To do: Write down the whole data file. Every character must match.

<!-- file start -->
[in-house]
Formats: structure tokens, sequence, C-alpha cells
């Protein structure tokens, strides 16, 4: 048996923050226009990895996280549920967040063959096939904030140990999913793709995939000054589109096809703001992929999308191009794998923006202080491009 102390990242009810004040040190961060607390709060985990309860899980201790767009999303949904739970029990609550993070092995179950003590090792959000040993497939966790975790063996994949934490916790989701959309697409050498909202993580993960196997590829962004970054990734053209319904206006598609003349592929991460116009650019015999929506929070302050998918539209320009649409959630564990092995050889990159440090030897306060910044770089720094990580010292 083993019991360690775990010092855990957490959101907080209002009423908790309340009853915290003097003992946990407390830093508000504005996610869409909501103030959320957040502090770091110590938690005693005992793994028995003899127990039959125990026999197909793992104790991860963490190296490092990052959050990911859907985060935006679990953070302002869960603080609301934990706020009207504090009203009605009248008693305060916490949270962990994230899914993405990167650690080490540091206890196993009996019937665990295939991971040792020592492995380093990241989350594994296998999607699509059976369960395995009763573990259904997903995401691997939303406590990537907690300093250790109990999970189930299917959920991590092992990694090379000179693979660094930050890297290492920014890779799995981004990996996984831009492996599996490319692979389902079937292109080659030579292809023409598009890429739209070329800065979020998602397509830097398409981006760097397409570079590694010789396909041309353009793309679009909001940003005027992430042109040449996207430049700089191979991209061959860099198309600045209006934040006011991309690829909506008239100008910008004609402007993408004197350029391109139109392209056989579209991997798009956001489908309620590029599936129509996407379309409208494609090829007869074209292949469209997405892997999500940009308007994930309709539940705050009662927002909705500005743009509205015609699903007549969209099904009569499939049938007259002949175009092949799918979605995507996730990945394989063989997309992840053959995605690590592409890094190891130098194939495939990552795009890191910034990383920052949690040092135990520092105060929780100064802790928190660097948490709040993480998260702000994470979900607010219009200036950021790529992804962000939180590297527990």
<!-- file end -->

[in-house]
Formats: structure tokens, sequence, C-alpha cells
């Protein structure tokens, strides 16, 4: 048996923050226009990895996280549920967040063959096939904030140990999913793709995939000054589109096809703001992929999308191009794998923006202080491009 102390990242009810004040040190961060607390709060985990309860899980201790767009999303949904739970029990609550993070092995179950003590090792959000040993497939966790975790063996994949934490916790989701959309697409050498909202993580993960196997590829962004970054990734053209319904206006598609003349592929991460116009650019015999929506929070302050998918539209320009649409959630564990092995050889990159440090030897306060910044770089720094990580010292 083993019991360690775990010092855990957490959101907080209002009423908790309340009853915290003097003992946990407390830093508000504005996610869409909501103030959320957040502090770091110590938690005693005992793994028995003899127990039959125990026999197909793992104790991860963490190296490092990052959050990911859907985060935006679990953070302002869960603080609301934990706020009207504090009203009605009248008693305060916490949270962990994230899914993405990167650690080490540091206890196993009996019937665990295939991971040792020592492995380093990241989350594994296998999607699509059976369960395995009763573990259904997903995401691997939303406590990537907690300093250790109990999970189930299917959920991590092992990694090379000179693979660094930050890297290492920014890779799995981004990996996984831009492996599996490319692979389902079937292109080659030579292809023409598009890429739209070329800065979020998602397509830097398409981006760097397409570079590694010789396909041309353009793309679009909001940003005027992430042109040449996207430049700089191979991209061959860099198309600045209006934040006011991309690829909506008239100008910008004609402007993408004197350029391109139109392209056989579209991997798009956001489908309620590029599936129509996407379309409208494609090829007869074209292949469209997405892997999500940009308007994930309709539940705050009662927002909705500005743009509205015609699903007549969209099904009569499939049938007259002949175009092949799918979605995507996730990945394989063989997309992840053959995605690590592409890094190891130098194939495939990552795009890191910034990383920052949690040092135990520092105060929780100064802790928190660097948490709040993480998260702000994470979900607010219009200036950021790529992804962000939180590297527990």